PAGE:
The Dastardly Past: the Death of Sherlock Holmes.
Forget Star Wars. The true importance of May the 4th is that it’s the day Sherlock Holmes died. In Arthur Conan-Doyle’s story “The Final Problem,” set in 1891, Holmes and Moriarty meet at the Riechenbach Falls in the Bernese Oberland of Switzerland. They glare at one another. They charge. They fight. They plunge into the torrent, locked in battle, and fall to their deaths. Finis.
The reading public, however, rejected this (or any) end to their analytical hero. Conan Doyle, who had wanted to pursue other projects, held out from 1893, when the story was published, to 1901, when he relented and produced The Hound of the Baskervilles, set prior to 1891. Aficionados refer to this period as The Great Hiatus. A year later Holmes came back for good in “The Adventure of the Empty House.” Set in 1894, it details his remarkable escape from the clutches of Moriarty and his henchmen. Holmes stories appeared regularly after that and no more thought was given to a permanent end to the immortal detective.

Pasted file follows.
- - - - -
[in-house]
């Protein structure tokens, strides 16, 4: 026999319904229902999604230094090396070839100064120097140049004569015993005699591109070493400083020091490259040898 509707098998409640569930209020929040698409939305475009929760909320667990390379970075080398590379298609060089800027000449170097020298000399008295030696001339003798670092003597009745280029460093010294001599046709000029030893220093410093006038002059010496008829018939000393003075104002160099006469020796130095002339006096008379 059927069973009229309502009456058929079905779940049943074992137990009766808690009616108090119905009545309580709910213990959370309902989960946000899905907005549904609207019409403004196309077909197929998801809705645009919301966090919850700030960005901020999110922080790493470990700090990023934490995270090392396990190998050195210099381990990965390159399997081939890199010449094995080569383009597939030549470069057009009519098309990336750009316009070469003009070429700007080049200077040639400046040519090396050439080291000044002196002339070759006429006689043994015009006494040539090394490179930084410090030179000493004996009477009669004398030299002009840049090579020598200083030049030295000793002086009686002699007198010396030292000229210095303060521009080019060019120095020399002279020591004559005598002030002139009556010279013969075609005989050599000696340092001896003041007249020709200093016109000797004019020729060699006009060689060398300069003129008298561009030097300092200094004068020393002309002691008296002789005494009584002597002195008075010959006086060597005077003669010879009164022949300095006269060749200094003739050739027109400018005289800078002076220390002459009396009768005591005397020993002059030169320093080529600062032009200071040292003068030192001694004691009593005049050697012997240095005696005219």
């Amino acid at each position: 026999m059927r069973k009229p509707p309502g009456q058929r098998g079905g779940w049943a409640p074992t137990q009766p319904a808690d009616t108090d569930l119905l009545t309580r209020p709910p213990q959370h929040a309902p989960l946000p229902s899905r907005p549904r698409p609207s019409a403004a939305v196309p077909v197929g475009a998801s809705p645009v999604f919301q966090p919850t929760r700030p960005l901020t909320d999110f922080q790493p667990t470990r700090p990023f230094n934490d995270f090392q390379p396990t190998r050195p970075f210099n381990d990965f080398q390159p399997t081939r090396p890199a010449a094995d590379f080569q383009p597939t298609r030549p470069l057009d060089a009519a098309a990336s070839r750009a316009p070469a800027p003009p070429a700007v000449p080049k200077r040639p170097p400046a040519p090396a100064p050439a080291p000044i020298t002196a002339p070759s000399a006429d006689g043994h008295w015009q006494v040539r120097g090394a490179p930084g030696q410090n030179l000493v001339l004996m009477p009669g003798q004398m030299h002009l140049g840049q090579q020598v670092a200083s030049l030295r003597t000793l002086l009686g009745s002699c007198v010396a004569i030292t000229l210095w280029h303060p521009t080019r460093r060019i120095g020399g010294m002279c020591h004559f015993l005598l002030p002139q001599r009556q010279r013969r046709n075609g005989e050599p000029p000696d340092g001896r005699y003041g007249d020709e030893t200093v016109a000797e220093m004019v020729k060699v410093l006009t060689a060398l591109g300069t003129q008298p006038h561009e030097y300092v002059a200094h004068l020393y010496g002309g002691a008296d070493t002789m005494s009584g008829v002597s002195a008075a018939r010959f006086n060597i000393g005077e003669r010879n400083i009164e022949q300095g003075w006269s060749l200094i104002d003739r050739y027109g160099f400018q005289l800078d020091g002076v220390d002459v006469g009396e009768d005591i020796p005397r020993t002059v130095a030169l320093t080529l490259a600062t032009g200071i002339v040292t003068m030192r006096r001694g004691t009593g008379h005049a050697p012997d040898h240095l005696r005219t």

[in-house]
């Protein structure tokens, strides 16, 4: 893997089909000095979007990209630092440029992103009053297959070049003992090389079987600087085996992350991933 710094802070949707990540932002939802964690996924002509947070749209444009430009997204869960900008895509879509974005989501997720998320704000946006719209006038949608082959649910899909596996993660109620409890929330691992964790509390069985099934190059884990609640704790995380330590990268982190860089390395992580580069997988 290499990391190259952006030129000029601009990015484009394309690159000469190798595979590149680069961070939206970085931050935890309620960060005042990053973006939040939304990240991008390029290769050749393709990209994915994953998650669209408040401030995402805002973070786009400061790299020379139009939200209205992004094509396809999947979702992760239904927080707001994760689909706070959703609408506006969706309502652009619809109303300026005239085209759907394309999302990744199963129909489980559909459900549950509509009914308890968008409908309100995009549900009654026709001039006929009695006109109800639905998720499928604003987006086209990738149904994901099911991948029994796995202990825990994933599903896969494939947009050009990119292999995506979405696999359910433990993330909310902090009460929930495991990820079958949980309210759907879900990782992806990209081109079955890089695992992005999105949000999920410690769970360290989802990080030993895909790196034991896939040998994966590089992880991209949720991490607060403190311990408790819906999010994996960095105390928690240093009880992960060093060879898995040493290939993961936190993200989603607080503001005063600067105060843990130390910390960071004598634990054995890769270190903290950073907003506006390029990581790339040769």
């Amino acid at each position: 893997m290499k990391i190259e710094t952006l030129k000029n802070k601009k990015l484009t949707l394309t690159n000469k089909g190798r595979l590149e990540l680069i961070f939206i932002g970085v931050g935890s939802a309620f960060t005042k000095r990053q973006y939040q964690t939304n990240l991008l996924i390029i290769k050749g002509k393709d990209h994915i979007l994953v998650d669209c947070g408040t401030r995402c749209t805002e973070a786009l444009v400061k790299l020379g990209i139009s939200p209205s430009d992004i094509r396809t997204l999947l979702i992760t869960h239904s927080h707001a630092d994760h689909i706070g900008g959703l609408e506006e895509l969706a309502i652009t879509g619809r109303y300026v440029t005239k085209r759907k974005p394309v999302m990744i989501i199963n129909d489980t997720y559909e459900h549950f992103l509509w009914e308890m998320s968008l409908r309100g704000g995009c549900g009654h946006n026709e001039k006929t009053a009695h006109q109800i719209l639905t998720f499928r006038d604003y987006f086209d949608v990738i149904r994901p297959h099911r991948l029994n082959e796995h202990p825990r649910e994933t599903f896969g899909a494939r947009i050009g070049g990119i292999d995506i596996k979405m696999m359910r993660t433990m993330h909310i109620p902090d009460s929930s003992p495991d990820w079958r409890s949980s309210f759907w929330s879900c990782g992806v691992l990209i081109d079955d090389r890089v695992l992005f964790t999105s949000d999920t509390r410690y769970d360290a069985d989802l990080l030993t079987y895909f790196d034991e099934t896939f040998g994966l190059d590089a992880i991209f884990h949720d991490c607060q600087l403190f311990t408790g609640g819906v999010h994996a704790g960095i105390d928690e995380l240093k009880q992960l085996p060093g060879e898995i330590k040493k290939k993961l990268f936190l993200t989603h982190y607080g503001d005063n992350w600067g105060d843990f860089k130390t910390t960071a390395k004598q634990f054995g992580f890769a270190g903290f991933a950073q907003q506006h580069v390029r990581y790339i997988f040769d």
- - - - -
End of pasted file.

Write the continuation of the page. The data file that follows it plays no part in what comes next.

J. W. Turner’s view of the Reichenbach Falls.